Melvyn Bragg, Lebanon, Political Representation
As the South Bank Show comes to an end Anne McElvoy talks to Melvyn Bragg about his life in the arts. One of the most distinctive figures in our cultural landscape: writer, broadcaster, politician and public intellectual, Melvyn Bragg is a cultural industry in his own right. Anne sounds his opinions on the contemporary arts and finds out why we won't find ourselves filling a Bragg shaped hole in the culture any time soon.
Patrick Wright reviews Lebanon, winner of last year's Golden Lion at the Venice Film Festival. Most of the film's action takes place inside an Israeli tank immobilised in enemy territory on the first day of the 1982 Lebanon War and is based on the real-life experiences of the writer and director Samuel Maoz.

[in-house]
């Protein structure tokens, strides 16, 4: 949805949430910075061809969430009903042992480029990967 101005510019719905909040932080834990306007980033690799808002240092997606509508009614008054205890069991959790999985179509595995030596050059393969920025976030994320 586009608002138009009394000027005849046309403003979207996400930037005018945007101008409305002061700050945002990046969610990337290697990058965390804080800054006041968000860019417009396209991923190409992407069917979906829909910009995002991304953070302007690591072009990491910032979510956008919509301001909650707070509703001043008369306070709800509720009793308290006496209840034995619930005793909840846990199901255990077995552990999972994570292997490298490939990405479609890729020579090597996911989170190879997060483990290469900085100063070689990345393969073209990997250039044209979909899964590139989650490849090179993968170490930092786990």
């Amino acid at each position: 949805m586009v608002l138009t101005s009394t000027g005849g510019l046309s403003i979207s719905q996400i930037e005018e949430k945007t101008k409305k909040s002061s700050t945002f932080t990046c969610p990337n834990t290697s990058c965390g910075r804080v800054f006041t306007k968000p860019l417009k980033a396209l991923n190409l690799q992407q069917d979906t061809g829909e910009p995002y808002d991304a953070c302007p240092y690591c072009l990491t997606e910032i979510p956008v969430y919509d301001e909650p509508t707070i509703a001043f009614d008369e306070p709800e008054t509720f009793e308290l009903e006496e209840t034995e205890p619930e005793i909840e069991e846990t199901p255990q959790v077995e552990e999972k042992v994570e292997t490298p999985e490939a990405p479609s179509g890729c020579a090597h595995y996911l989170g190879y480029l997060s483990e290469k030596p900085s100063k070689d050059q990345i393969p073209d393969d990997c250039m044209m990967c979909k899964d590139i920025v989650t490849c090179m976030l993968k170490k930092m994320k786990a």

And as the nation recovers from its extended bout of democracy in action, Anne explores the nature of political representation with the political theorists Vernon Bogdanor and David Runciman and Ceri Goddard, Chief Executive of the Fawcett Society. In representative democracy what is the right relationship between the newly elected and the voters who put them there? The expenses scandal raised many questions about MPs behaviour, but do we now understand what the nature of representation should be? How do we reconcile the requirements of a cohesive body politic and a functioning government with the individuality and democratic demands of 60 million citizens in a modern state? Anne McElvoy is joined by a roundtable of guests to discuss.